Why panpsychism is baloney

It's bad philosophy, bad science, and doesn't solve anything

Not only does panpsychism have questionable value as a philosophical hypothesis; not only is it flat-out refuted by empirical science; but even the very intuitions that motivate panpsychists turn out to be based on unexamined assumptions mistaken for facts, writes Bernardo Kastrup.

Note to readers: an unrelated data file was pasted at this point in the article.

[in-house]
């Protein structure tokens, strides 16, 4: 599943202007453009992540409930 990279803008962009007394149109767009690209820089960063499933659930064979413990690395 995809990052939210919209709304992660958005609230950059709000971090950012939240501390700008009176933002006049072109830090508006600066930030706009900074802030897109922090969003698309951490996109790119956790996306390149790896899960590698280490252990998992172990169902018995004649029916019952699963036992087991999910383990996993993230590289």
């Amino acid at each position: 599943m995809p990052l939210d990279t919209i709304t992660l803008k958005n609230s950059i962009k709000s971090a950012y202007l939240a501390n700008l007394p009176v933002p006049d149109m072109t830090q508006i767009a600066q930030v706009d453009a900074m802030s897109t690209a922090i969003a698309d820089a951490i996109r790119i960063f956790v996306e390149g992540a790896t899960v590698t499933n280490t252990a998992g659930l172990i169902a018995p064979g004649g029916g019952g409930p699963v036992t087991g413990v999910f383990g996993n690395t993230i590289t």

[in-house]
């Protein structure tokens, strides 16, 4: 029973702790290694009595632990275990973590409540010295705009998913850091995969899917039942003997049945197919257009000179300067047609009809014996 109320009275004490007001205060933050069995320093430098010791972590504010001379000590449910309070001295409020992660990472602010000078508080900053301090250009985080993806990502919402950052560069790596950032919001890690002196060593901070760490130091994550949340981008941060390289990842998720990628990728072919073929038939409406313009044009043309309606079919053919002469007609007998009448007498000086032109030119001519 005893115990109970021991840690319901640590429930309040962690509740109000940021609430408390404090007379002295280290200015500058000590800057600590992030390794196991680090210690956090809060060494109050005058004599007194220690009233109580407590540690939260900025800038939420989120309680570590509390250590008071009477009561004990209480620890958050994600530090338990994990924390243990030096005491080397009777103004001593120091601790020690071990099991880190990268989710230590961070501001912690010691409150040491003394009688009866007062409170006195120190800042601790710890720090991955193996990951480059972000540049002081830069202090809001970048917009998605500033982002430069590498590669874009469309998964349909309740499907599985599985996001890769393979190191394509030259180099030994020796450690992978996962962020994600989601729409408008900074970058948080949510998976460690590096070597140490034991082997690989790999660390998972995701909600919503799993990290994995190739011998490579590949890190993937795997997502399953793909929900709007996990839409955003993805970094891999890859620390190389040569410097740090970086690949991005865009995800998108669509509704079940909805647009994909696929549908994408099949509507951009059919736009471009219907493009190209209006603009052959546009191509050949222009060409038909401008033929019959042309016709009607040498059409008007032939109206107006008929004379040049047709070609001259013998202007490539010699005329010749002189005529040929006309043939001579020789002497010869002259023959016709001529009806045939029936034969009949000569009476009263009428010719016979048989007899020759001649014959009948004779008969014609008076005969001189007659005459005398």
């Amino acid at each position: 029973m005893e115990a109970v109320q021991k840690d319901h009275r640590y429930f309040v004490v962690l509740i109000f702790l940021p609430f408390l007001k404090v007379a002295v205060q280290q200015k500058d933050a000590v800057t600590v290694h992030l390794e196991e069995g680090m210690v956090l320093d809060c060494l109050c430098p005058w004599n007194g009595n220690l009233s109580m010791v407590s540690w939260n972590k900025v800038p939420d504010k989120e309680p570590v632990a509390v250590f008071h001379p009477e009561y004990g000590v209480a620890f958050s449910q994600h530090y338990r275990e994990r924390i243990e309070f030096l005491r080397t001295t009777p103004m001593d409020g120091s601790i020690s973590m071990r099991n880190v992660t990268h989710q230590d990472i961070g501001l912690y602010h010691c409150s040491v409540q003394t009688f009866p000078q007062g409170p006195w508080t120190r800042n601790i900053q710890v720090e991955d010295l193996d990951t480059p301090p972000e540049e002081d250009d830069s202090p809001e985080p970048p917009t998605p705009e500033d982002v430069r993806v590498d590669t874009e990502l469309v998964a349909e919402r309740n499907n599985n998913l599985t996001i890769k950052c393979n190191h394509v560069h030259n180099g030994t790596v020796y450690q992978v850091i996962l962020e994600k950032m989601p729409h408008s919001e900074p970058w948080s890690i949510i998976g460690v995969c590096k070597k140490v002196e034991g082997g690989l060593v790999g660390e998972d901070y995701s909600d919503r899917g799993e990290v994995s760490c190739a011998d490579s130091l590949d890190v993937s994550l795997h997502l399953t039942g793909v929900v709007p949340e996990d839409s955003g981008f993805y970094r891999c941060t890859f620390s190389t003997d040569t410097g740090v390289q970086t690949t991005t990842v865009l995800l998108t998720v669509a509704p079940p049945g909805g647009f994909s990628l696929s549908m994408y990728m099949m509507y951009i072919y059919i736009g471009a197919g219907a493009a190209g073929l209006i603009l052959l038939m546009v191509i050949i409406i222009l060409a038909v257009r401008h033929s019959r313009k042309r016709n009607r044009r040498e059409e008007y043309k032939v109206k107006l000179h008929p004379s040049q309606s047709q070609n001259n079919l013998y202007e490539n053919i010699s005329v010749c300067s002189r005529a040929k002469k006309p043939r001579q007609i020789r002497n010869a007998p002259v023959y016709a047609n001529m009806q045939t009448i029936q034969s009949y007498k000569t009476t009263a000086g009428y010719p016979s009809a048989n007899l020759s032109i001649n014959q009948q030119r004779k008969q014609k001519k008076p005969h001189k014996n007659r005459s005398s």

In a world increasingly confronted with the contradictions of physicalism, an alternative metaphysics has become popular in academia: panpsychism. Many different theories go by this term, but most people associate it with what is technically called ‘constitutive micropsychism’: the notion that elementary subatomic particles (henceforth simply ‘particles’), in addition to physical properties such as mass, charge and momentum, also have fundamental experiential properties. In other words, the hypothesis is that there is something it is like to be an electron, or a quark, and that no explanation is required for their consciousness because the latter

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